In terms of water, Greece should be the most resilient to a population increase as the country has ample water supply and access. However, while Greece as a nation has low water stress, the government must import millions of cubic meters of water to the Aegean islands due to declining freshwater availability on the islands, highlighting the disconnect between resources and access at the subnational level.
Furthermore, while all countries signing onto the SDGs have pledged to ‘leave no one behind,’ one group has continued to be left behind: refugees. It is likely that the data does not capture those housed in camps in Greece where infrastructure and access to resources are diminished.
In Colombia, water is available, but it's not easily accessible. Roughly 28% of the population lives in slums, characterized as lacking one or more of the following conditions: improved access to water, improved access to sanitation, sufficient living area, and durable housing. We can see however, that Colombia is developing capacity with a very slight increase over the 17-year period captured by the data.
In terms of water, South Africa is the least resilient, having the highest levels of water stress and a declining proportion of the population with access to safe drinking water services. At the national level, South Africa faces medium levels of water stress compared to other countries of the world, but when you take a closer look at the subnational level, you find the situation is much worse.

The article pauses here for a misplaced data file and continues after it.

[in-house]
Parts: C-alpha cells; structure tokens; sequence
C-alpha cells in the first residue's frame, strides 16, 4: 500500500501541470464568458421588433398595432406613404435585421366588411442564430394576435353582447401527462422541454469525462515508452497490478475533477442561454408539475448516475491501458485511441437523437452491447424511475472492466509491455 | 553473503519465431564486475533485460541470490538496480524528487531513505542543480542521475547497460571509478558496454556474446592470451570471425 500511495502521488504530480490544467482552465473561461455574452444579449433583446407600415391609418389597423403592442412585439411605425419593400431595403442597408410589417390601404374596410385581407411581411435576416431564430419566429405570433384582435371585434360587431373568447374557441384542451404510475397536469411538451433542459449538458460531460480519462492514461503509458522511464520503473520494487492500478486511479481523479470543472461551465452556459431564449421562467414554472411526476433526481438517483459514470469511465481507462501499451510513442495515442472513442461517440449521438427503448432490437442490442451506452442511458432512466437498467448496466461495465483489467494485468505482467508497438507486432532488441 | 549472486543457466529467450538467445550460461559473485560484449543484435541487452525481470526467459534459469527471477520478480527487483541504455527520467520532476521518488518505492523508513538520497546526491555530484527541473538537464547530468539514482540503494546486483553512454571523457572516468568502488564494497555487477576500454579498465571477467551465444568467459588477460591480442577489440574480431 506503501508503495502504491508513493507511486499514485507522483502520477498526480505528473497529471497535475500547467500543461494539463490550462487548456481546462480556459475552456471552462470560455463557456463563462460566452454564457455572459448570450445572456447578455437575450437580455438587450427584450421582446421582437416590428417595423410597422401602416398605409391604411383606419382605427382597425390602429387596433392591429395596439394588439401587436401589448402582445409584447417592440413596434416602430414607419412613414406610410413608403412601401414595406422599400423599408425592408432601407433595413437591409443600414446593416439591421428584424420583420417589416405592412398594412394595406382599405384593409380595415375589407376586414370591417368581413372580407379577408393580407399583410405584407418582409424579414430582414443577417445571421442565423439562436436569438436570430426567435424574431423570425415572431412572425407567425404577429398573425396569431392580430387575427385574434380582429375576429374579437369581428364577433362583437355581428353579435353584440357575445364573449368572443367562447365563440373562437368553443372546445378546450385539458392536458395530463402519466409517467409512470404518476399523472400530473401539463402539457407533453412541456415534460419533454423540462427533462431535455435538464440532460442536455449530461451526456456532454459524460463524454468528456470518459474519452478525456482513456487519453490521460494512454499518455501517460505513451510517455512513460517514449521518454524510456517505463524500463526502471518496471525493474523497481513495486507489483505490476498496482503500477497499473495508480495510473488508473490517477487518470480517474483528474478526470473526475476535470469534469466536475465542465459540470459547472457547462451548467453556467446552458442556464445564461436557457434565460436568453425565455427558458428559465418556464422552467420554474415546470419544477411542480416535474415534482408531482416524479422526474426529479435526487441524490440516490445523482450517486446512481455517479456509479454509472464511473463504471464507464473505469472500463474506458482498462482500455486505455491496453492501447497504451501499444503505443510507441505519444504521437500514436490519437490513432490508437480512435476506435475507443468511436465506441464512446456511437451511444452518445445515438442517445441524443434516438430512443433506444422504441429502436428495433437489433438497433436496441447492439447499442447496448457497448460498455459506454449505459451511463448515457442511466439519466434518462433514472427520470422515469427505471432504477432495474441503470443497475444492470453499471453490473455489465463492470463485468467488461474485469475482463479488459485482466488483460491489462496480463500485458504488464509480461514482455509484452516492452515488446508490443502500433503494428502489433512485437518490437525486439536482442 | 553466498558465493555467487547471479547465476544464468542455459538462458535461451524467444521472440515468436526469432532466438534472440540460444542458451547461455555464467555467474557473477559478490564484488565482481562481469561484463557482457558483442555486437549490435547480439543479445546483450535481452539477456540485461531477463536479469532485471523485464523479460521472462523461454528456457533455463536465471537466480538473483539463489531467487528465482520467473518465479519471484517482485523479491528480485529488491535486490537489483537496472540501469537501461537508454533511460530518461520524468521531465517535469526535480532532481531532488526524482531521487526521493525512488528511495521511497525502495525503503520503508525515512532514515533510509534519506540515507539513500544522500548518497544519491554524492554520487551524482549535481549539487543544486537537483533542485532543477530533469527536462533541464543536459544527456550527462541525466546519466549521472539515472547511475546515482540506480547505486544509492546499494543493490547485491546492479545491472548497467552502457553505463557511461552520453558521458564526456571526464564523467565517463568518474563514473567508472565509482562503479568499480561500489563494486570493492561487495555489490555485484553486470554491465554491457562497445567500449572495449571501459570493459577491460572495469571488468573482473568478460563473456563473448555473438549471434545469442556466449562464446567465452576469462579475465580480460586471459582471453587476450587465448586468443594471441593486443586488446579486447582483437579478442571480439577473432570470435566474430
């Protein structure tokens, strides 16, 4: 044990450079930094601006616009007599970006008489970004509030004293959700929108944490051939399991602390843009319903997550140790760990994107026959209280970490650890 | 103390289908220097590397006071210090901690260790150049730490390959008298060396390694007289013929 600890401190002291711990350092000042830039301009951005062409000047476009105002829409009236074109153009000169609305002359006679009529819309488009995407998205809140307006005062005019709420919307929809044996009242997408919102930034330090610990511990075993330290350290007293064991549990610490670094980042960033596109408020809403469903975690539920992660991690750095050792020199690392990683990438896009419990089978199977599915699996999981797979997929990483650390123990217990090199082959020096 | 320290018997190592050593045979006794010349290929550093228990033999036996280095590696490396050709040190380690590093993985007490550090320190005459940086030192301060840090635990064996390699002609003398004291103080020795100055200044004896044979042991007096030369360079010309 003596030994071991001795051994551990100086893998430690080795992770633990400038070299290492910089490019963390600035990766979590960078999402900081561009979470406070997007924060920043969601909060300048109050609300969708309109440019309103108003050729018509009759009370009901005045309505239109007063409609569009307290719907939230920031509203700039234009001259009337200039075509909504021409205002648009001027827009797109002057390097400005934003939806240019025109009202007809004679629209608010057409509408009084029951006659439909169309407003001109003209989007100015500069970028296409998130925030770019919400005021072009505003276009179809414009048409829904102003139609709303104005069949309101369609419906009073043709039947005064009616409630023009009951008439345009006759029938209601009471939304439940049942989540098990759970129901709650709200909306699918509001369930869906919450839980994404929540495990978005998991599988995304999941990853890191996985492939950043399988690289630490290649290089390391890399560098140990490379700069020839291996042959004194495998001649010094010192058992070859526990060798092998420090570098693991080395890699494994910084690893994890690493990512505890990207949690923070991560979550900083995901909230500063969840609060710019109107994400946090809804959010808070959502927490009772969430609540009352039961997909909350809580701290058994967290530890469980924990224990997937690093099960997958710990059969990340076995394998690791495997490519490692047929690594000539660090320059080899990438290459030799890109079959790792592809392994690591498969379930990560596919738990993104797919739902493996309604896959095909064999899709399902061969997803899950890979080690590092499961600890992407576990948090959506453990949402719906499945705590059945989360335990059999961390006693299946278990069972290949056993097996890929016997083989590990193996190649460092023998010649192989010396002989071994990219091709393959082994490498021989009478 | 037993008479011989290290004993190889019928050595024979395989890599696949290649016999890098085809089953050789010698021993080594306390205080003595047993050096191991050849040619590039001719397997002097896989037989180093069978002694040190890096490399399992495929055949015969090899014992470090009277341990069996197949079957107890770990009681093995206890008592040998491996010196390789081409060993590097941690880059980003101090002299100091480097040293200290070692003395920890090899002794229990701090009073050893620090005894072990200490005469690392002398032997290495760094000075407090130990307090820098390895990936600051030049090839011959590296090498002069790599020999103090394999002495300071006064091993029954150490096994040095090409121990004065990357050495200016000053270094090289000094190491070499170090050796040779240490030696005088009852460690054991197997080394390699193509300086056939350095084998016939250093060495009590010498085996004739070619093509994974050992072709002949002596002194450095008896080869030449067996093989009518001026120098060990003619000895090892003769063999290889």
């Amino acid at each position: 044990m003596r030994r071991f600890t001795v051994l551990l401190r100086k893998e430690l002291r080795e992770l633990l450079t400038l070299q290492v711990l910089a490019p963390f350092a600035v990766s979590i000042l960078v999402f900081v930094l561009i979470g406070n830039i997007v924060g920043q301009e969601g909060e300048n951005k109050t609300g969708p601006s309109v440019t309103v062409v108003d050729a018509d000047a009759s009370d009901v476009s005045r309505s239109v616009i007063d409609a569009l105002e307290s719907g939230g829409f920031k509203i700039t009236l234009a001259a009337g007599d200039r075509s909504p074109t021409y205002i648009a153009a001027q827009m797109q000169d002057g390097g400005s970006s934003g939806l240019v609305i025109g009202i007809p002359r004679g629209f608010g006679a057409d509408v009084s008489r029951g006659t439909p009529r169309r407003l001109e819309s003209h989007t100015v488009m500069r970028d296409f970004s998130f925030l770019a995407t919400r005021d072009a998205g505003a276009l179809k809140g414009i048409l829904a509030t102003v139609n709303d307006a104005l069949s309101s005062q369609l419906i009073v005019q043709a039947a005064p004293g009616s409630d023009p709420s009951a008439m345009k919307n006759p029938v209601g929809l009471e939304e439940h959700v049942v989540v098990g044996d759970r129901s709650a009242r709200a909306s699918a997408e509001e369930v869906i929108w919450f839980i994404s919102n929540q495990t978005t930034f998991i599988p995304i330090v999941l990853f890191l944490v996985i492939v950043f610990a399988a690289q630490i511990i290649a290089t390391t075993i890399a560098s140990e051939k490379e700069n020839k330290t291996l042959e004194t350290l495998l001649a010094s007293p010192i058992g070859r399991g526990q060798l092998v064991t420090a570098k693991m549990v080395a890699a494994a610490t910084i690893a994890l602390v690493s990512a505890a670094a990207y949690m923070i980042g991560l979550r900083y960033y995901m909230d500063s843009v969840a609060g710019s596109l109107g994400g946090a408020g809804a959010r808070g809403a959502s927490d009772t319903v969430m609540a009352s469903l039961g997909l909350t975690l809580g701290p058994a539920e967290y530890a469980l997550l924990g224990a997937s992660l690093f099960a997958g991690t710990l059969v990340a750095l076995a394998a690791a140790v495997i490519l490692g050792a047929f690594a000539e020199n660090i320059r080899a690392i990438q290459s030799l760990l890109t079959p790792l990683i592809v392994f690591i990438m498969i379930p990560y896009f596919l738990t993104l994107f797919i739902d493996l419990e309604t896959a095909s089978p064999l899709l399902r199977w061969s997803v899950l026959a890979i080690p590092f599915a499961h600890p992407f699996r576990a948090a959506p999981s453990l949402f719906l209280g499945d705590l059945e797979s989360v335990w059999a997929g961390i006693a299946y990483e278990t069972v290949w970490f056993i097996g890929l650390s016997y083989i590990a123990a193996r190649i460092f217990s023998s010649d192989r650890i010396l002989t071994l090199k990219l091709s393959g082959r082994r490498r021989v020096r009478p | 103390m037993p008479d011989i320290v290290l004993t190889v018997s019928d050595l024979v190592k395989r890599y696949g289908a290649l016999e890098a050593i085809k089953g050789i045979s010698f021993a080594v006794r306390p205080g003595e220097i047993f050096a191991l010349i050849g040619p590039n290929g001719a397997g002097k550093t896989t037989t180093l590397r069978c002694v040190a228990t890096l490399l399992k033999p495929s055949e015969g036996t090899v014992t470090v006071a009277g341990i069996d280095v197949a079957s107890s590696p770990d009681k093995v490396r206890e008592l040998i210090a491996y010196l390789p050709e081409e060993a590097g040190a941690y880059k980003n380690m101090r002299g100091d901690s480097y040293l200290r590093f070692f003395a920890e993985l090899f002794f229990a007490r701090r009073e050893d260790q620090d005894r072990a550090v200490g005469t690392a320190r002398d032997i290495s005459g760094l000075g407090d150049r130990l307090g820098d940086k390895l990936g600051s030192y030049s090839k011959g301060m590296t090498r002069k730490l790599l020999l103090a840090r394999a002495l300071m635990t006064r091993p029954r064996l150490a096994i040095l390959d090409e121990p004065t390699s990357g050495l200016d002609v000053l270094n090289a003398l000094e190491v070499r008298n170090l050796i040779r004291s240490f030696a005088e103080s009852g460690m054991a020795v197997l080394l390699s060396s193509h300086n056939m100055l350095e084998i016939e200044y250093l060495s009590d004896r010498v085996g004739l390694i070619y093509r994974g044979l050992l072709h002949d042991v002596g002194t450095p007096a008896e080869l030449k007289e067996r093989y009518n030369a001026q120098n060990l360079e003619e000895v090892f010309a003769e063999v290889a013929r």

For instance, the Western Cape, home to the second most populous city of South Africa: Cape Town, experiences extremely high levels of water stress. To make matters worse, residents of poorer townships and informal settlements suffer from inadequate water and sanitation services. This creates negative consequences for social and economic development and increases the potential for competition and conflict amongst water users.
Just last month, residents of the Khayelitsha township in Cape Town took to the streets to protest a lack of basic water and sanitation. Residents are angry that the local government is neglecting them of their most basic and fundamental human rights. This highlights again the disparities between water resources and access, particularly in informal settlements like slums and townships.
The water stress indicator brings to our attention how water availability and access to water and sanitation services can become so dire it results in conflict. The climate-conflict literature suggests that social conflict is the most likely outcome in situations of water scarcity. But we can see that this danger of social instability isn't clear just by looking at national levels, as the subnational picture shows how resources do not necessarily equate to access for everyone. Water is an inherently local issue suggesting that we should expect to see these social conflict events take place in local communities that struggle to sustain and provide water resources to their populous.